By diagnosing and optimally managing the disease earlier it’s still possible to make a real difference to patients’ lives. Despite the disease affecting 210 million people worldwide5 and being responsible for twice as many deaths as diabetes,6 it is little known or talked about.

Education and health
Education and health

By the time most people know they have COPD, they will have already lost around 50% of their lung function2,3 – and urgent, optimal management is necessary. Identifying and optimally managing COPD in the early stages has the potential to slow the progression of the disease4 and may give patients the best opportunity of living a better life for longer. The Your Time campaign echoes the context of this year’s World COPD Day (18 November 2015), organised by GOLD* around the theme “It’s Not Too Late”.7

“COPD has significant physical and emotional impacts on patients. Both patients and healthcare professionals need to be alert to the early signs of COPD, when much of the damage to a patient’s lungs occurs. When COPD is first suspected, I would like to see the same sense of urgency as we give to the first signs of cancer,” said Dr. Richard Russell, consultant respiratory physician, Lymington New Forest Hospital, Hampshire and Senior Clinical Researcher, University of Oxford.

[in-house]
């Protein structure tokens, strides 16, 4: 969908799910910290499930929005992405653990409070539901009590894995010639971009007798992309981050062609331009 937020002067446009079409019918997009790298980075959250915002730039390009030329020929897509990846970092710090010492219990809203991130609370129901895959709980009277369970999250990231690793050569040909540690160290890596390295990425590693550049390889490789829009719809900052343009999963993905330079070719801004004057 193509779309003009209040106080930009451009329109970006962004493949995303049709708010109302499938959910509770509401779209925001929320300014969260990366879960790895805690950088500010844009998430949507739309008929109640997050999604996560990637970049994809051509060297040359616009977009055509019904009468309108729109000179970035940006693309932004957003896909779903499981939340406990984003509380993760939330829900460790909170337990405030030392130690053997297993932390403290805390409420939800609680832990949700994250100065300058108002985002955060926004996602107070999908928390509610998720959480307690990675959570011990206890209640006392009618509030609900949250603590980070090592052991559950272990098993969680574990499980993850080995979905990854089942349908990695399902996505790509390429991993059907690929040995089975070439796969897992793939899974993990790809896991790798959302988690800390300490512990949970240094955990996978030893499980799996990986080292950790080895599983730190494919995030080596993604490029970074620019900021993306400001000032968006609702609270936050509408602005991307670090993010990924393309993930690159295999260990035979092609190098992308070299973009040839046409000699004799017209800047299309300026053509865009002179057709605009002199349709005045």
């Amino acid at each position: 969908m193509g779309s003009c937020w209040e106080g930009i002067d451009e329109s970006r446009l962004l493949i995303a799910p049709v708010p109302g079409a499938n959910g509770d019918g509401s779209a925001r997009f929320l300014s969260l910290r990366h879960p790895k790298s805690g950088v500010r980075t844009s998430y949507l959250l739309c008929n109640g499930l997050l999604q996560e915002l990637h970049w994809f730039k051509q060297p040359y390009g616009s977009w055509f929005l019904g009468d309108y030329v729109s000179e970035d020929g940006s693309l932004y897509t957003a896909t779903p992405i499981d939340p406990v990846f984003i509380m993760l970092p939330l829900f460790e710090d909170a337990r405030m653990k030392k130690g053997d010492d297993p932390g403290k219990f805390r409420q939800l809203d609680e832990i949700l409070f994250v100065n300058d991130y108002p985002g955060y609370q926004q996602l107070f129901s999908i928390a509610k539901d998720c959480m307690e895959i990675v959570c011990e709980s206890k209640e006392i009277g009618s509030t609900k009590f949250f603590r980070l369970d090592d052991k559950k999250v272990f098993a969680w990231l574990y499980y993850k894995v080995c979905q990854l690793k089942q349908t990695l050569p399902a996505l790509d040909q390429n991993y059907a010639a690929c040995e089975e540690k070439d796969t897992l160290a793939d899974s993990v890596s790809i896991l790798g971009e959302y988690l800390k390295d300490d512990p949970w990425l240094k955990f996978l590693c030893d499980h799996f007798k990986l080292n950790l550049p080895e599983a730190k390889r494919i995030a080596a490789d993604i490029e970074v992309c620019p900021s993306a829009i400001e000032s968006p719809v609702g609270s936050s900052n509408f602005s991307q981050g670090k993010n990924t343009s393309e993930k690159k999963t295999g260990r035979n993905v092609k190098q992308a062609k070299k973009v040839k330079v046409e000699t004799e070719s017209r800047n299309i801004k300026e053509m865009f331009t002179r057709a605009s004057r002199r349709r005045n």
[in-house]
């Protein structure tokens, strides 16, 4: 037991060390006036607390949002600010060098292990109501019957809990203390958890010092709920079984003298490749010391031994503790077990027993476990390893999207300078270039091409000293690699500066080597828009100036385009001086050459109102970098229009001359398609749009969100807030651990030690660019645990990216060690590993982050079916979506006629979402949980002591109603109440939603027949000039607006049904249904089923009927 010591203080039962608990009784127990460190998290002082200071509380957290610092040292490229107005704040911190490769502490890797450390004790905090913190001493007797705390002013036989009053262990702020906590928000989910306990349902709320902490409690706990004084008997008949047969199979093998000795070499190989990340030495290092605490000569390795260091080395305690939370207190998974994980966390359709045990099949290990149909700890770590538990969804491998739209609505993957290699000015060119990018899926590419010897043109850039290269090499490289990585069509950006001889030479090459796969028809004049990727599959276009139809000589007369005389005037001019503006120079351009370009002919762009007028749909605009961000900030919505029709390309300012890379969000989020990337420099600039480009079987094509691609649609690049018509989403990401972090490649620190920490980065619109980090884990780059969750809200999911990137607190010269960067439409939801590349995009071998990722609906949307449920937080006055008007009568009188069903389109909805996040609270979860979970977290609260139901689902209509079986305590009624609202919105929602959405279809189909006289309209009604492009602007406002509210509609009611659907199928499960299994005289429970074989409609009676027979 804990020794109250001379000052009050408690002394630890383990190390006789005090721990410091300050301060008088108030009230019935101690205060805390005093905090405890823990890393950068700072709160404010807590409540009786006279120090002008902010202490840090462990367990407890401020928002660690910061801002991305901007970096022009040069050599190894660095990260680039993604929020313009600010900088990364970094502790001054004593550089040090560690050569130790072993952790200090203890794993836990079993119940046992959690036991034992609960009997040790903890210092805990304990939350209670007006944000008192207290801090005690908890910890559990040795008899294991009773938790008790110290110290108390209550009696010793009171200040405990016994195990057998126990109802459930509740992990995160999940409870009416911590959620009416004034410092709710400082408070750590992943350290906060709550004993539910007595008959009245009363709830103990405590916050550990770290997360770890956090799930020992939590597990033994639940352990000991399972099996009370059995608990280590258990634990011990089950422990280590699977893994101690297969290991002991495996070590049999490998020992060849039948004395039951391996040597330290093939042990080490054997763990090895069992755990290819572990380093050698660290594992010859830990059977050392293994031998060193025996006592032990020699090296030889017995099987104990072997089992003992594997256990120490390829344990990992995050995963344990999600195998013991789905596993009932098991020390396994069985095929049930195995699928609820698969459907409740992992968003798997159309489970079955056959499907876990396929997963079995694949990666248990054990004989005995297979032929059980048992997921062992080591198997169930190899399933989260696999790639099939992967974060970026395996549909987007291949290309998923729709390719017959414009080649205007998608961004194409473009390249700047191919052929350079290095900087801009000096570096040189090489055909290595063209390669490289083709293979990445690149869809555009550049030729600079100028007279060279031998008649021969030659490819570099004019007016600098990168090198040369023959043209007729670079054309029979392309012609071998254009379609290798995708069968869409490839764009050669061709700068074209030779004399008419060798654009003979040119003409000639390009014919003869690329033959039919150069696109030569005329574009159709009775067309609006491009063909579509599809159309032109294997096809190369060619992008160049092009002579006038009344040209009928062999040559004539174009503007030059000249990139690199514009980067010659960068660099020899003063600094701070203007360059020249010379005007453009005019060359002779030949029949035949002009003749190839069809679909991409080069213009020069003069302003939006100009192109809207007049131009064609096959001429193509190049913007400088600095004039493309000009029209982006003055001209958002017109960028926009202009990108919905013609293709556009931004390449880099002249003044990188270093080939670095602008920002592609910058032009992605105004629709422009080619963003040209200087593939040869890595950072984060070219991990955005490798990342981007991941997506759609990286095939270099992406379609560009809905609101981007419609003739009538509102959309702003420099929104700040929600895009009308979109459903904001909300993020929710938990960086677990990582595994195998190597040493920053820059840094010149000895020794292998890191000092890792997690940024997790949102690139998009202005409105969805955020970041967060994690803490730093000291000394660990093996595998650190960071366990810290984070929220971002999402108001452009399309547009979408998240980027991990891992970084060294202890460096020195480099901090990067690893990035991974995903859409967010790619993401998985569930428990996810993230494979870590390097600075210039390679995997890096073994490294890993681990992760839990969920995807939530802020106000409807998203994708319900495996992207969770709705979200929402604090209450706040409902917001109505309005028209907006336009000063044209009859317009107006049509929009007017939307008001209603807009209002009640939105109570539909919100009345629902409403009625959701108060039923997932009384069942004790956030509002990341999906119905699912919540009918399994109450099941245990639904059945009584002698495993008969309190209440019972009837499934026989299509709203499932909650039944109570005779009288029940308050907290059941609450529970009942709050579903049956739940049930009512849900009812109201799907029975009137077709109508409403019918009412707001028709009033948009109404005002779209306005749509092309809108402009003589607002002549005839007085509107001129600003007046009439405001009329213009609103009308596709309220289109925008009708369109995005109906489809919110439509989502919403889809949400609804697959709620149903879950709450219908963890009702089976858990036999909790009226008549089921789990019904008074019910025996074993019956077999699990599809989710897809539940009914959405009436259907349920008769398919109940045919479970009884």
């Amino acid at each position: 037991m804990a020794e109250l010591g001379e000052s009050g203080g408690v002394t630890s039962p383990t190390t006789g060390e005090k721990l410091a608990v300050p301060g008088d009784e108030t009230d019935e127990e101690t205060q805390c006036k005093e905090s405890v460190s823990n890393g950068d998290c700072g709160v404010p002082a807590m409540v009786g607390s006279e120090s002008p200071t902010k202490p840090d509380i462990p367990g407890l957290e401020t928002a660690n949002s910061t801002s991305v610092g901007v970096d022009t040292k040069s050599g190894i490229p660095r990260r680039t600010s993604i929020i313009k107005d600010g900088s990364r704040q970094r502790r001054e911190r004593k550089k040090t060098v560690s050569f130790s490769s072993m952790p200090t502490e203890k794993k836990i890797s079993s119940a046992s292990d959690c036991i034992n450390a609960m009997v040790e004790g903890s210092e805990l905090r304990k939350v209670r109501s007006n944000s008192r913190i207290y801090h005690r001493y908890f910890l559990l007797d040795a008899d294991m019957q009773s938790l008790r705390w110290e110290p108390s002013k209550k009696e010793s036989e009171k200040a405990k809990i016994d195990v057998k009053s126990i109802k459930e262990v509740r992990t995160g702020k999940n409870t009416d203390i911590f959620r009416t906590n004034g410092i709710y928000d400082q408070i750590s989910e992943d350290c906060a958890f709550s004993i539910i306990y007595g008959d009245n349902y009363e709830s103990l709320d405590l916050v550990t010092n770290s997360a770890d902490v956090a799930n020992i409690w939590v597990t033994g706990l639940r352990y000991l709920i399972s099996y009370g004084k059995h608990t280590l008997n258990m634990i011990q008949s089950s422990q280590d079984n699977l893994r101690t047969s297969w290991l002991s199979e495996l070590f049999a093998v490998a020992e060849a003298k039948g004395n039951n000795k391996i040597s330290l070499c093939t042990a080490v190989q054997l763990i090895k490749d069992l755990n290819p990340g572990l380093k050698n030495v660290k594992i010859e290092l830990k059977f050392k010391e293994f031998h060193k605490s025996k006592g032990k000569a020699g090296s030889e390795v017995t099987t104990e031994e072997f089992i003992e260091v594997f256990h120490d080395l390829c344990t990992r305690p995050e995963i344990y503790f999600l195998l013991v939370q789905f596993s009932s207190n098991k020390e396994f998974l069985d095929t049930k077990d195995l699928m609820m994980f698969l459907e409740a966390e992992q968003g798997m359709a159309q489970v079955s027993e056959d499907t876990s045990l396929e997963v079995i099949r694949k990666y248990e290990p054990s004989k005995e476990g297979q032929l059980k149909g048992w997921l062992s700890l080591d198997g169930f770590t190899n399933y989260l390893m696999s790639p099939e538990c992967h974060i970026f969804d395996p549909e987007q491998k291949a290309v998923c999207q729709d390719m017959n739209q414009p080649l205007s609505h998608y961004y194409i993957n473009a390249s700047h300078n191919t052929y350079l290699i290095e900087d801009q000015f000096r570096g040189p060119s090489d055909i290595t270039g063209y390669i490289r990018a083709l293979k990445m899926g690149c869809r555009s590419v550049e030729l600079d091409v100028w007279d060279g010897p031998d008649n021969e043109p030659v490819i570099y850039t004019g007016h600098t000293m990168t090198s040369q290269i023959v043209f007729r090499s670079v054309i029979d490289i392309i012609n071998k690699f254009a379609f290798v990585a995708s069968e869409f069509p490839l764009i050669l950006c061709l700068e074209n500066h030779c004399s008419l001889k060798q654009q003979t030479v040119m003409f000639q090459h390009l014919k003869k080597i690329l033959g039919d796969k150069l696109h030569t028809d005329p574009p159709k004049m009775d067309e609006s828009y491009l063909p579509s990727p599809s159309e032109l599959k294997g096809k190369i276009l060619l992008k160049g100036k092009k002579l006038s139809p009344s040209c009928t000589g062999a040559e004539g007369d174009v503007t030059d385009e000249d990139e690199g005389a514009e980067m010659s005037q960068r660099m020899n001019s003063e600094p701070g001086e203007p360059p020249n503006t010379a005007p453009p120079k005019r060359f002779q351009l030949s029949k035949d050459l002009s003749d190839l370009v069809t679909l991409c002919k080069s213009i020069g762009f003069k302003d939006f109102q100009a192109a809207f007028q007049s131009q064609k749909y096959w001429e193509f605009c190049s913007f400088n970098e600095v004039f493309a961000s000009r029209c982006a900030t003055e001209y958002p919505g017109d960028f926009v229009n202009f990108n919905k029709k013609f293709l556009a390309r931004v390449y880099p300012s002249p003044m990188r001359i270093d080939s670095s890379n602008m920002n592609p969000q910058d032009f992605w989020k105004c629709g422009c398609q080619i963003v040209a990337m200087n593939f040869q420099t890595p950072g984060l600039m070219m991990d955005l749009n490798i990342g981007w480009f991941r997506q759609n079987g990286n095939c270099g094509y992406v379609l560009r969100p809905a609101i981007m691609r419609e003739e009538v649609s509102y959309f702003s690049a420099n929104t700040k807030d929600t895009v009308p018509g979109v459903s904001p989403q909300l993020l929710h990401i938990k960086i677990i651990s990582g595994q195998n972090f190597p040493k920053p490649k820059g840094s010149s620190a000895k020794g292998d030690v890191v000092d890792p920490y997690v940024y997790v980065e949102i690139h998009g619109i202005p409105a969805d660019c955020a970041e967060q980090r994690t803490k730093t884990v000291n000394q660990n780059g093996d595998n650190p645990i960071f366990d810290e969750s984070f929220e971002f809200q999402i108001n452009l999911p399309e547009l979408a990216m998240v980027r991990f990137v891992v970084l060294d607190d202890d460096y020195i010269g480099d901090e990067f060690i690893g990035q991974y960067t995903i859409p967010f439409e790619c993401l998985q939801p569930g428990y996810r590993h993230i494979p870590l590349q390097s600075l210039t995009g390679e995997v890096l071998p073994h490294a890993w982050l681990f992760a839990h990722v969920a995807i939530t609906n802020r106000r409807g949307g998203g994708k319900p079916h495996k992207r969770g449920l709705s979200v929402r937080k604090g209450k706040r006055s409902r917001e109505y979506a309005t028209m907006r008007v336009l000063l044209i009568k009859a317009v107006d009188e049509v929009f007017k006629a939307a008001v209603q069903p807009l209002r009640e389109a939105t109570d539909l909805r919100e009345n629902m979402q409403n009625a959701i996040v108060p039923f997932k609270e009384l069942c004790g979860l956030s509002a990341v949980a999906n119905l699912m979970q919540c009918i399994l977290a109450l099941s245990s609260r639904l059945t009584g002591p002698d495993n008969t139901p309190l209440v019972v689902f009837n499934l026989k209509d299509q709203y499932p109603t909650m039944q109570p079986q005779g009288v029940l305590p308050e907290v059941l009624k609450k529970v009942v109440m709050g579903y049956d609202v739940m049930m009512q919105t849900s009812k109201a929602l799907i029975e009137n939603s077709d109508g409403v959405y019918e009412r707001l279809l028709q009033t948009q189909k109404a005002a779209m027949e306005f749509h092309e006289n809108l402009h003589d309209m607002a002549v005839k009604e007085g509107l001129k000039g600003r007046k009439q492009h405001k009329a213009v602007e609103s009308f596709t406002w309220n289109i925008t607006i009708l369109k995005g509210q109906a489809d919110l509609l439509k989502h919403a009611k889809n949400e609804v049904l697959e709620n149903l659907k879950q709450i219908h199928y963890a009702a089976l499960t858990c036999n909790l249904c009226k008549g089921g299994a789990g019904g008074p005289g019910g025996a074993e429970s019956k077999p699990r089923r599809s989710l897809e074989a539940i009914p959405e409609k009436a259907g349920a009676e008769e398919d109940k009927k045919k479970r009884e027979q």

“Increasing awareness of the condition, and the need to tackle it early, is both urgent and important. Effective, early management could mean that people with COPD are more able to maintain a normal active life – such as walking upstairs without stopping, going out to socialise with family and friends or finding it easier to continue doing the things that they enjoy,” Dr Russell continued.

COPD is not only a personal challenge but also a growing challenge for public health. It is the only major cause of death where incidence is increasing and the World Health Organization (WHO) predict that by 2030 COPD will be the 3rd leading cause of death worldwide1 – exceeded only by heart diseases and stroke. In Europe, the annual costs of healthcare and lost productivity due to COPD are estimated as €48.4 billion euros.8
Find out more about the Your Time campaign at

Making Twitter #COUGH

As part of a drive to raise awareness of COPD and the importance of identifying and diagnosing the disease early, on World COPD Day 2015 BoehringerIngelheim is aiming to make Twitter #COUGH. As the world #COUGHs the hashtag will produce a noisy spike in Tweets, simulating the sound wave of a COPD sufferer’s chronic cough – a key symptom of the disease.

Look out for and share Tweets with #COUGH this World COPD Day, 18 November to raise awareness and encourage people to act now on COPD.

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